Finding ways to make life easier through hectic times. Photos courtesy: Caroline Ishii.
OTTAWA — “Summertime and the livin’ is easy,” croons George Gershwin in the famous song, Summertime. Is it for you?
How can we make our lives easier as we try to check off the many things from our to-do lists and enjoy the too-short summer season?
I’ve just moved, and anyone who has moved knows it always looks easier when you decide to move versus when you’re in the middle of it. Packing up, getting rid of things you’ve never used, and lots of boxes, many trips out to buy boxes and tape, or to drop off things at second-hand stores and to friends.
My dog Bounty is usually calm at home but became increasingly agitated and scared of the boxes. She doesn’t like change, and while I like change, I’m not fond of transitions. It’s a messy, awkward time when you must decide what you will pack and how much you need to keep going. And surrounded by boxes, the peace and comfort that made it home before disappears.
In moving, there is always a time when it is more work than you thought. This is part of the process. Our naivety in not knowing how hard things would be is how we started in the first place. Otherwise, we would never embark on new adventures. Whether having children, starting a new job, or moving.
What do you do when transitioning and living through the mess and clutter? Or the times when we’re not at our best? Do we scold and criticize ourselves?
I noticed I was doing this a lot. I often blamed myself when something went wrong, saying, “What’s wrong with you?!” I knew I was hurting myself by saying this, but had difficulty stopping. The first step is noticing! What to do, then?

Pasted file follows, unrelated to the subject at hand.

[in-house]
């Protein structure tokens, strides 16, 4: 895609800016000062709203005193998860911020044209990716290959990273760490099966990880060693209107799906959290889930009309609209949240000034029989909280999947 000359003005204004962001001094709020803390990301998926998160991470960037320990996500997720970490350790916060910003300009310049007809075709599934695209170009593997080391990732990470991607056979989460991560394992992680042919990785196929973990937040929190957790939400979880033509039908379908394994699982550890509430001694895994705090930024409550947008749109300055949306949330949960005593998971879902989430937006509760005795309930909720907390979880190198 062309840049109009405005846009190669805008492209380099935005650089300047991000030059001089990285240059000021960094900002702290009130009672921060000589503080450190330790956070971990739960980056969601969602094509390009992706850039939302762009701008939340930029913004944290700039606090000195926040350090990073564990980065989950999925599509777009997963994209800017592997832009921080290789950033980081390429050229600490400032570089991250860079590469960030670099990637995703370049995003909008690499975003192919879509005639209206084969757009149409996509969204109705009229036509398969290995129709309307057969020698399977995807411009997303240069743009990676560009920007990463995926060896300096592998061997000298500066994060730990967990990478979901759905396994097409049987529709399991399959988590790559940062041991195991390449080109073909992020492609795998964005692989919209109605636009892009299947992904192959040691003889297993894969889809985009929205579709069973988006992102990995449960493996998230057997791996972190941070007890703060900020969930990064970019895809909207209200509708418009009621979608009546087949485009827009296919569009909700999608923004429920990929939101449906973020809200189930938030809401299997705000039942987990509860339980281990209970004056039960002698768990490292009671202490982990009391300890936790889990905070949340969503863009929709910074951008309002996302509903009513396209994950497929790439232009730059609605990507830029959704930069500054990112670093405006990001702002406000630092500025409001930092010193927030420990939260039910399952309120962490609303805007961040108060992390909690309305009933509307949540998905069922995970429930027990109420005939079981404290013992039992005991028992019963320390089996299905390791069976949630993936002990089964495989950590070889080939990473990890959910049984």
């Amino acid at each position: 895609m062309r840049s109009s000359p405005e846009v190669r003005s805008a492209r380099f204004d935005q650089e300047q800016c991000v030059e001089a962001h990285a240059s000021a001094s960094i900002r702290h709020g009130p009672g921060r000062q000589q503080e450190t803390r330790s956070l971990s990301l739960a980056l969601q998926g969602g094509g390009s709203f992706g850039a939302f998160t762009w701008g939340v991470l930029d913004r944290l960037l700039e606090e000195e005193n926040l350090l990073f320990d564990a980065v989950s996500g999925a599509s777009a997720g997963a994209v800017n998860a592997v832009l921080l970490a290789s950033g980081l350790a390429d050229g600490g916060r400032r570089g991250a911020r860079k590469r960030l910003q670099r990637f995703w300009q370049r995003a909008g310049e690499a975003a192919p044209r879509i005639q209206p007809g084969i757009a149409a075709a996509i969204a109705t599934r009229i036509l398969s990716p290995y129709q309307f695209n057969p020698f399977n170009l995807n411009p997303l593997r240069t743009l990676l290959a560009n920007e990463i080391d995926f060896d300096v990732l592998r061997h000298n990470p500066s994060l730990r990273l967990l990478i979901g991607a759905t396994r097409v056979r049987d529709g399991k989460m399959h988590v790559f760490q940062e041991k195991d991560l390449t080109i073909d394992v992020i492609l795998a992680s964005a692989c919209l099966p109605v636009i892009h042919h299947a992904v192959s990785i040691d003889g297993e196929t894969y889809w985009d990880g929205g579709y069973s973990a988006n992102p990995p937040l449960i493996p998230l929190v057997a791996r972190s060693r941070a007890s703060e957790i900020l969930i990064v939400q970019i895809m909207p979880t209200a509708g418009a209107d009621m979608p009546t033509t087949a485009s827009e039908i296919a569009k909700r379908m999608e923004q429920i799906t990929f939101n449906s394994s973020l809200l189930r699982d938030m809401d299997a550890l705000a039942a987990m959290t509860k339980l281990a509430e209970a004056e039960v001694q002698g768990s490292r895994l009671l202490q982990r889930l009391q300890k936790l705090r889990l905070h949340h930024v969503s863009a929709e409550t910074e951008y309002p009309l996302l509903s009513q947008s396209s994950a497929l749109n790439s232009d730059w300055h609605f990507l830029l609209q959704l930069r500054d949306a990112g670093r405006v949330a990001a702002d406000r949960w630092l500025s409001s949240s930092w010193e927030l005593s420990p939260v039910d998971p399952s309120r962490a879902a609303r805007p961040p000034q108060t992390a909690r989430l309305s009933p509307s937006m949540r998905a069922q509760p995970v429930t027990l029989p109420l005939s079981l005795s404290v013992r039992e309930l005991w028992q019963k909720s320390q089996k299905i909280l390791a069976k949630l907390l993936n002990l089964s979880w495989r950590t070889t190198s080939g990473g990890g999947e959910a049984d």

What would our best friend tell us if we were discouraged and exhausted from moving? They may say, let’s go for dinner, take a walk, see a movie, and treat yourself well. It’s a hard time. What would our best friend say if we were discouraged and feeling low? Probably the same.
When times are hard, and I don’t feel well—tired, exhausted, and sad—which is normal, I often resist these feelings and worry that they won’t go away. Sometimes we need to stand back and hold up our hands, like in the Iron Chef Kitchen Stadium when the time is up in the showdown. We let go of our long to-do lists and stop punishing ourselves to do more, be better, and finish what we started, at least for now. It’s summer, after all!
In doing this, we let go of our high expectations of ourselves and start nurturing ourselves, which we need through hard times and all times. We become kinder to ourselves instead of waiting for a friend to permit us, which I used to do. I still lean this way, but I’m developing the muscle of compassion for myself. If I don’t, who will? In doing this, while my external and internal environment can be messy and cluttered, I free myself and know I am not this.
This is what taking pauses, getting away, and letting go at times can do for you; at least, that’s what happened to me.